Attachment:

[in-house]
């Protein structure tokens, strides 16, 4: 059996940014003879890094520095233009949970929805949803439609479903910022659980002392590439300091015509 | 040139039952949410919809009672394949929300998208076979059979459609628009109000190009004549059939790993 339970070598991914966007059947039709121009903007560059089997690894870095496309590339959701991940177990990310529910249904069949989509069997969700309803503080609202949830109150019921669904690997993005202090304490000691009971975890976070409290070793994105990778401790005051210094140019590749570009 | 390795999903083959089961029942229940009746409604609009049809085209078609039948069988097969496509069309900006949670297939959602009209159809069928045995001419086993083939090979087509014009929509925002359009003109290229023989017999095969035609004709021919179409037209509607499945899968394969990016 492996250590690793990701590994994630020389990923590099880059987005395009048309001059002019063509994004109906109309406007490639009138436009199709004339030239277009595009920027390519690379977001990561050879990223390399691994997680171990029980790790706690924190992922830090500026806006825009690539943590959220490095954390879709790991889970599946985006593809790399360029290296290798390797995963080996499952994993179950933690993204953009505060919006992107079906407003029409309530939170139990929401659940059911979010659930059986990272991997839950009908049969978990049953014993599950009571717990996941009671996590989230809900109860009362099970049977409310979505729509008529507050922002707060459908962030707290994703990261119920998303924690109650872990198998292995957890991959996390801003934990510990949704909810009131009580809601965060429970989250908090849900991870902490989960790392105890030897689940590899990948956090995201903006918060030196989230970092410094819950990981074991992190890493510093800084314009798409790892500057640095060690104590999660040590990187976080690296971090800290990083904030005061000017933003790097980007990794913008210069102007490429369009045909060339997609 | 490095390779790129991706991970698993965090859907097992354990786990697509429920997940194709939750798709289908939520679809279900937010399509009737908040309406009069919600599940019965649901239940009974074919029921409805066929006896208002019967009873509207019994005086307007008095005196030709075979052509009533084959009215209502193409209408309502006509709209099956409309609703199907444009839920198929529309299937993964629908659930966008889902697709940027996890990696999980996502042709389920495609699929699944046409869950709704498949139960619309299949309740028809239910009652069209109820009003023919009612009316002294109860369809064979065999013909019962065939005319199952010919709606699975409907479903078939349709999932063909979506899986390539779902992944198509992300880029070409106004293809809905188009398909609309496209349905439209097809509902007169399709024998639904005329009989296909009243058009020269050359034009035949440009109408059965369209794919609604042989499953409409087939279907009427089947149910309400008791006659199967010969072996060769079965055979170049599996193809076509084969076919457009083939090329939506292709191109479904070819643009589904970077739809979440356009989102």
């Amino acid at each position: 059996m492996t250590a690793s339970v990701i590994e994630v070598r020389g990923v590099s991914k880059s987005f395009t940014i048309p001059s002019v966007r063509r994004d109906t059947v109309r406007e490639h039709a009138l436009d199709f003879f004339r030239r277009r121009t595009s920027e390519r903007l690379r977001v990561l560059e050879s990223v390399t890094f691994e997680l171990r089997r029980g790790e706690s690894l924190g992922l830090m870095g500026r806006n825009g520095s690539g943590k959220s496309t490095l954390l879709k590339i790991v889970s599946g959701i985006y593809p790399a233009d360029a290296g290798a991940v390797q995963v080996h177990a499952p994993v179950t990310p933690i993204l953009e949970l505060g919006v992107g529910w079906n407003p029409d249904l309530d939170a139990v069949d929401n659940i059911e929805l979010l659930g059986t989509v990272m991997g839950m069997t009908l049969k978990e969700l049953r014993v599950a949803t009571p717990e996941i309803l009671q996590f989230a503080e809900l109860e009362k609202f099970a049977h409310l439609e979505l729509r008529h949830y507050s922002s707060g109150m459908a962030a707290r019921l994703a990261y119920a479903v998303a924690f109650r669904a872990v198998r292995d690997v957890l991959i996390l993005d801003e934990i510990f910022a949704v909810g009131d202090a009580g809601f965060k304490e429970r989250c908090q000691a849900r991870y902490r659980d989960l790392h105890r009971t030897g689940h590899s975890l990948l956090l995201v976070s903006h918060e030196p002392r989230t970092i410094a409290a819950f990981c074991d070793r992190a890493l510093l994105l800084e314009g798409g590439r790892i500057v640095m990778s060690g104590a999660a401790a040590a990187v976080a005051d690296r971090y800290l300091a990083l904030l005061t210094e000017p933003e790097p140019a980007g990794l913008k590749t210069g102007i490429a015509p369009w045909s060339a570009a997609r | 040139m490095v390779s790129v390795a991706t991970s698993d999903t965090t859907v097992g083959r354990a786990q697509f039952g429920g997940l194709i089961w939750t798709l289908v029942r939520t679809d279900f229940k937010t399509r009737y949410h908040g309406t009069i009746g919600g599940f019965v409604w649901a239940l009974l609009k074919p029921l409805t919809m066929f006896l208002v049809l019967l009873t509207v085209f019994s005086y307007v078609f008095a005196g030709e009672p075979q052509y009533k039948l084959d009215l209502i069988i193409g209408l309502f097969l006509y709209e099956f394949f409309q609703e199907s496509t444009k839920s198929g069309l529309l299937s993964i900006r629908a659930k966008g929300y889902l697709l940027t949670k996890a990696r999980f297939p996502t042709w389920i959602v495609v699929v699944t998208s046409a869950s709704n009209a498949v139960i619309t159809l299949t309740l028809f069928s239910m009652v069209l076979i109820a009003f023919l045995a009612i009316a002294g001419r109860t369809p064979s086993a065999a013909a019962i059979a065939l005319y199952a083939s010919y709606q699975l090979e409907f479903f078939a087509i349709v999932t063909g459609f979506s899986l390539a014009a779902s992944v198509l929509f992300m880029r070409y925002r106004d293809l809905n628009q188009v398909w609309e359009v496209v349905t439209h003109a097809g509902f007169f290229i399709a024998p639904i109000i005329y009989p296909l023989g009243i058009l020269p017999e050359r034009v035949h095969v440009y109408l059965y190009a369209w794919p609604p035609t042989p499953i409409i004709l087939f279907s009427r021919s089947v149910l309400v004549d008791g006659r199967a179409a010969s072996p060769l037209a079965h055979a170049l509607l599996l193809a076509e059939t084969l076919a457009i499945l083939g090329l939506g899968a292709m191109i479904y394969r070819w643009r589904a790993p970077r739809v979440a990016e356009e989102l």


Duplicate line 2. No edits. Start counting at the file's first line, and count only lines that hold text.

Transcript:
């Protein structure tokens, strides 16, 4: 059996940014003879890094520095233009949970929805949803439609479903910022659980002392590439300091015509 | 040139039952949410919809009672394949929300998208076979059979459609628009109000190009004549059939790993 339970070598991914966007059947039709121009903007560059089997690894870095496309590339959701991940177990990310529910249904069949989509069997969700309803503080609202949830109150019921669904690997993005202090304490000691009971975890976070409290070793994105990778401790005051210094140019590749570009 | 390795999903083959089961029942229940009746409604609009049809085209078609039948069988097969496509069309900006949670297939959602009209159809069928045995001419086993083939090979087509014009929509925002359009003109290229023989017999095969035609004709021919179409037209509607499945899968394969990016 492996250590690793990701590994994630020389990923590099880059987005395009048309001059002019063509994004109906109309406007490639009138436009199709004339030239277009595009920027390519690379977001990561050879990223390399691994997680171990029980790790706690924190992922830090500026806006825009690539943590959220490095954390879709790991889970599946985006593809790399360029290296290798390797995963080996499952994993179950933690993204953009505060919006992107079906407003029409309530939170139990929401659940059911979010659930059986990272991997839950009908049969978990049953014993599950009571717990996941009671996590989230809900109860009362099970049977409310979505729509008529507050922002707060459908962030707290994703990261119920998303924690109650872990198998292995957890991959996390801003934990510990949704909810009131009580809601965060429970989250908090849900991870902490989960790392105890030897689940590899990948956090995201903006918060030196989230970092410094819950990981074991992190890493510093800084314009798409790892500057640095060690104590999660040590990187976080690296971090800290990083904030005061000017933003790097980007990794913008210069102007490429369009045909060339997609 | 490095390779790129991706991970698993965090859907097992354990786990697509429920997940194709939750798709289908939520679809279900937010399509009737908040309406009069919600599940019965649901239940009974074919029921409805066929006896208002019967009873509207019994005086307007008095005196030709075979052509009533084959009215209502193409209408309502006509709209099956409309609703199907444009839920198929529309299937993964629908659930966008889902697709940027996890990696999980996502042709389920495609699929699944046409869950709704498949139960619309299949309740028809239910009652069209109820009003023919009612009316002294109860369809064979065999013909019962065939005319199952010919709606699975409907479903078939349709999932063909979506899986390539779902992944198509992300880029070409106004293809809905188009398909609309496209349905439209097809509902007169399709024998639904005329009989296909009243058009020269050359034009035949440009109408059965369209794919609604042989499953409409087939279907009427089947149910309400008791006659199967010969072996060769079965055979170049599996193809076509084969076919457009083939090329939506292709191109479904070819643009589904970077739809979440356009989102």